[an error occurred while processing this directive]
BBC News
watch One-Minute World News
Last Updated: Tuesday, 23 January 2007, 15:02 GMT
Civil servants vote for walkout
Union protest
Strikes will affect more than 200 government departments
Thousands of civil servants have voted to strike in a long-running dispute over job cuts, privatisation and pay.

Public and Commercial Services Union members will hold a 24-hour walkout on 31 January. Staff in 200 government departments are expected to take part.

Job Centres, benefit offices, courts, driving examinations and many other services will be hit by the stoppage.

Cabinet Office minister Pat McFadden said there was no need for strike action by PCS members.

"The government values the civil service highly. If PCS members have concerns about job losses or pay there is an established industrial relations process to discuss these issues," he said.

'Second wave'

The union is striking over tens of thousands of job cuts recommended in the 2004 Gershon Review, as well as up to 12,500 predicted job losses in HM Revenue and Customs and further issues of pay and privatisation.

The PCS union predicts that more than 200,000 civil workers will go on strike, coinciding with the last day people can send in tax returns without getting a 100 fine, to cause maximum disruption.

The result demonstrates the strength of feeling and anger among the very people we rely on to deliver public services
John McDonnell
Labour MP

A "second wave" of industrial action, including overtime bans, is planned for the run-up to the local elections in May.

Of the 280,000 members balloted, 61,488 voted in favour of the strike and 38,823 voting against.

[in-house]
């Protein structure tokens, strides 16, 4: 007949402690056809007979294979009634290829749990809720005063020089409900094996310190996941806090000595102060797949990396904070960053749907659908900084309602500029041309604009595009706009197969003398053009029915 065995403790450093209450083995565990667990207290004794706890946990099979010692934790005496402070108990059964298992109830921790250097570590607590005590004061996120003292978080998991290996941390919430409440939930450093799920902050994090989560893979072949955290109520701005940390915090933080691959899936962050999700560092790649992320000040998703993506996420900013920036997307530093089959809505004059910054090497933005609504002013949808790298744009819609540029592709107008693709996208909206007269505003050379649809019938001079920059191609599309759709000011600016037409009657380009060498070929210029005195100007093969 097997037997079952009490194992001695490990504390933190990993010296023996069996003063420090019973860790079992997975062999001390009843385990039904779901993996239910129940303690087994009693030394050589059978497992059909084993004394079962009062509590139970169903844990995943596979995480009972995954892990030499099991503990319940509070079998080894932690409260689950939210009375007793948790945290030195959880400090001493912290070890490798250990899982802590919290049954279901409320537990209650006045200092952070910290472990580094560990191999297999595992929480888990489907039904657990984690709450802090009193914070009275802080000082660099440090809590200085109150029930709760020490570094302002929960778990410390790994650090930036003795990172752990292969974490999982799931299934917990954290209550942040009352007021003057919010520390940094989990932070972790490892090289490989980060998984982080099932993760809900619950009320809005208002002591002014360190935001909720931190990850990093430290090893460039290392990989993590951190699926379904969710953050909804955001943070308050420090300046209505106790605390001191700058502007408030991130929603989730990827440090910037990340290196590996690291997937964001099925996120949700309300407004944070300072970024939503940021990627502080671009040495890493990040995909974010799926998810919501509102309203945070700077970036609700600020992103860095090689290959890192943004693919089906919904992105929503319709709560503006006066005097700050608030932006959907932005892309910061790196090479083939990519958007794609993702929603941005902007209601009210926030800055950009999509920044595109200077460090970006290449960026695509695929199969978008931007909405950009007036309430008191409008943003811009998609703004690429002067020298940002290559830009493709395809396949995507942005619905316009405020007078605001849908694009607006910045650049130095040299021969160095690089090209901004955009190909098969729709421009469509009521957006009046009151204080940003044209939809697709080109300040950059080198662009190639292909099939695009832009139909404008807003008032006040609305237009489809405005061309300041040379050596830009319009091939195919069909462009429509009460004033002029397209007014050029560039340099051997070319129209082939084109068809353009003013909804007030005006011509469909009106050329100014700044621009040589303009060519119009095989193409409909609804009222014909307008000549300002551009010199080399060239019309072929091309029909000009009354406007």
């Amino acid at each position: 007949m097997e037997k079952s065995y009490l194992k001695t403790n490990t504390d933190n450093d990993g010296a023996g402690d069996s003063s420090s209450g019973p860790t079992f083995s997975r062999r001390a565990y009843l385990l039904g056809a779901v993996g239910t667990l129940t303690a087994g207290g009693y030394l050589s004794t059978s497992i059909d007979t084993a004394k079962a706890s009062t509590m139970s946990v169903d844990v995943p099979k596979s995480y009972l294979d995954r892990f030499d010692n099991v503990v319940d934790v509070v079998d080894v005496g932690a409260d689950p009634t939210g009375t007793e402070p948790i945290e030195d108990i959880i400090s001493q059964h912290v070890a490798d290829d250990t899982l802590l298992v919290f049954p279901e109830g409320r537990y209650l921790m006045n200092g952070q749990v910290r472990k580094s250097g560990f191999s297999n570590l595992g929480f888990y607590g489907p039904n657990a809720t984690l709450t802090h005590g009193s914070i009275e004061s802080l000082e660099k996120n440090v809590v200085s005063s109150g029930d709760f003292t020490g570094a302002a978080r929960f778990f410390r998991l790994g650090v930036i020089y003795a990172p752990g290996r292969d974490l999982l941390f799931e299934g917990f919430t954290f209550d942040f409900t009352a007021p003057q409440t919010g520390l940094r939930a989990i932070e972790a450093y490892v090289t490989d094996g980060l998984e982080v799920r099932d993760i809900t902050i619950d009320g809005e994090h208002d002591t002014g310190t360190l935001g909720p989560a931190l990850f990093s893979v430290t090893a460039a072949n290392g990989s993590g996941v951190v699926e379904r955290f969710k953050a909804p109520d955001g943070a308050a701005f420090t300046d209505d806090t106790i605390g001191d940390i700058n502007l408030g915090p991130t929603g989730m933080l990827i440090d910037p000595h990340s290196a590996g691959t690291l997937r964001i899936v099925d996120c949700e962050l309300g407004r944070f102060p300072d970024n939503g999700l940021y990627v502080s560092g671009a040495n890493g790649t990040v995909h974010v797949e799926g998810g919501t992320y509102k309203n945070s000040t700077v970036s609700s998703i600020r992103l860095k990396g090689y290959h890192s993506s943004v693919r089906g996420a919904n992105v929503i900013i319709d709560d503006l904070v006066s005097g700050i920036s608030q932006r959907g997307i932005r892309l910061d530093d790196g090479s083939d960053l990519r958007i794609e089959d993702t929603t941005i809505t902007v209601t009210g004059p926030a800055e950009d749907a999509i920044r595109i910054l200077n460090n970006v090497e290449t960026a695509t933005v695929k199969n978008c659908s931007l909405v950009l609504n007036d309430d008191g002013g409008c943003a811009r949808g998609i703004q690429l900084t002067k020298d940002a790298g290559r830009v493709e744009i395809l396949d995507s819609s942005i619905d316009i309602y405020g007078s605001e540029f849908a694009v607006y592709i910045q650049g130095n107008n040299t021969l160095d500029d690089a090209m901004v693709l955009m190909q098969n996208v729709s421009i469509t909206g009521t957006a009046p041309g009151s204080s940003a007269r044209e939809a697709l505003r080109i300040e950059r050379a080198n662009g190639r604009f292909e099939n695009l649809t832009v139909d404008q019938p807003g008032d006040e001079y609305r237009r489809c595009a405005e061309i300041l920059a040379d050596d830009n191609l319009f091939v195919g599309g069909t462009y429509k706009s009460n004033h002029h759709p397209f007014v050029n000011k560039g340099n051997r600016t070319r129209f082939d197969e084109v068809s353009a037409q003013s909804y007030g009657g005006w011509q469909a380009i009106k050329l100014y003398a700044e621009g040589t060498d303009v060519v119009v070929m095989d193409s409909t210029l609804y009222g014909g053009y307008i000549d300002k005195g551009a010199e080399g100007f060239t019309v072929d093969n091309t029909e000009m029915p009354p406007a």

General Secretary Mark Serwotka said the size of the majority showed the anger at the way civil and public servants were being treated.

'No guarantees'

Mr McFadden said the PCS was the only civil service union to ballot for strike action.

"We will do everything we can to avoid compulsory redundancies but cannot give guarantees it will never happen throughout the efficiency savings (Gershon) process."

Peter Hain
Mr Hain is bidding to be deputy leader

Labour MP John McDonnell, who has said he wants to be the next Labour leader, has urged the prime minister and chancellor to intervene.

"The result demonstrates the strength of feeling and anger among the very people we rely on to deliver public services," he said.

Secretary of state for Northern Ireland and for Wales - and a deputy Labour leadership hopeful - Peter Hain, said there was a need for a better relationship between unions and Labour Party leaders.

'Not caving in'

"I think it's fallen into disrepair in recent years, but this is not about caving in to any old demand or about a return to the happy-go-lucky attitude to strikes. It's about a better partnership," he said.

Some commentators believe the unions are in a strong position to get more concessions out of the government, as the new prime minister will need their financial support in the wake of the cash-for-honours investigation.

TUC general secretary Brendan Barber told the BBC he wanted to see a change when Tony Blair steps down.

"We want to see an approach that brings the workforce together with people managing our public services to deliver real improvements rather than have change forced through."

But Mr Barber said the relationship was not one "where the unions are trying to squeeze concessions on the basis of trying to bully the leadership of the Labour Party".

Civil service pension reforms due
10 Jan 07 |  Business

The BBC is not responsible for the content of external internet sites

Has China's housing bubble burst?
How the world's oldest clove tree defied an empire
Why Royal Ballet principal Sergei Polunin quit


Americas Africa Europe Middle East South Asia Asia Pacific